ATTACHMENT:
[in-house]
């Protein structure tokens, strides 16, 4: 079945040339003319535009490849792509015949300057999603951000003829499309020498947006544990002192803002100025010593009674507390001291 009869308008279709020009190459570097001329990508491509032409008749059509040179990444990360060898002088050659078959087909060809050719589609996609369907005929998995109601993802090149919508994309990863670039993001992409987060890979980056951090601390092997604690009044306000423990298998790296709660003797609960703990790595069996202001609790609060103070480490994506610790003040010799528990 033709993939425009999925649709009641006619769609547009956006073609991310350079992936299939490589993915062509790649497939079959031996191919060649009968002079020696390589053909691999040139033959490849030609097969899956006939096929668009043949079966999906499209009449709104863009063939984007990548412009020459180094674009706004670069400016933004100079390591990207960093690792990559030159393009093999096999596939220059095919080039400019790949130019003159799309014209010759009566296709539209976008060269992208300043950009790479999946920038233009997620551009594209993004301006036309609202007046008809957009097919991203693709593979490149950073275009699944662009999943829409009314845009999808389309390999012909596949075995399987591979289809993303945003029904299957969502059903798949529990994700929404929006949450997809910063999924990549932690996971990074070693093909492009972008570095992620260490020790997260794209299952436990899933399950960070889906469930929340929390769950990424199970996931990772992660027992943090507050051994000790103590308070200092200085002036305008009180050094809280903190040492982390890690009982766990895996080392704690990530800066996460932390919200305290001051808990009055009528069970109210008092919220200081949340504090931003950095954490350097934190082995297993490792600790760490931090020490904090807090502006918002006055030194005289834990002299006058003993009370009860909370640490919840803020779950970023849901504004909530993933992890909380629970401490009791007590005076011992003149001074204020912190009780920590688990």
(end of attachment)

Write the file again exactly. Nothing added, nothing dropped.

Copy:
[in-house]
């Protein structure tokens, strides 16, 4: 079945040339003319535009490849792509015949300057999603951000003829499309020498947006544990002192803002100025010593009674507390001291 009869308008279709020009190459570097001329990508491509032409008749059509040179990444990360060898002088050659078959087909060809050719589609996609369907005929998995109601993802090149919508994309990863670039993001992409987060890979980056951090601390092997604690009044306000423990298998790296709660003797609960703990790595069996202001609790609060103070480490994506610790003040010799528990 033709993939425009999925649709009641006619769609547009956006073609991310350079992936299939490589993915062509790649497939079959031996191919060649009968002079020696390589053909691999040139033959490849030609097969899956006939096929668009043949079966999906499209009449709104863009063939984007990548412009020459180094674009706004670069400016933004100079390591990207960093690792990559030159393009093999096999596939220059095919080039400019790949130019003159799309014209010759009566296709539209976008060269992208300043950009790479999946920038233009997620551009594209993004301006036309609202007046008809957009097919991203693709593979490149950073275009699944662009999943829409009314845009999808389309390999012909596949075995399987591979289809993303945003029904299957969502059903798949529990994700929404929006949450997809910063999924990549932690996971990074070693093909492009972008570095992620260490020790997260794209299952436990899933399950960070889906469930929340929390769950990424199970996931990772992660027992943090507050051994000790103590308070200092200085002036305008009180050094809280903190040492982390890690009982766990895996080392704690990530800066996460932390919200305290001051808990009055009528069970109210008092919220200081949340504090931003950095954490350097934190082995297993490792600790760490931090020490904090807090502006918002006055030194005289834990002299006058003993009370009860909370640490919840803020779950970023849901504004909530993933992890909380629970401490009791007590005076011992003149001074204020912190009780920590688990």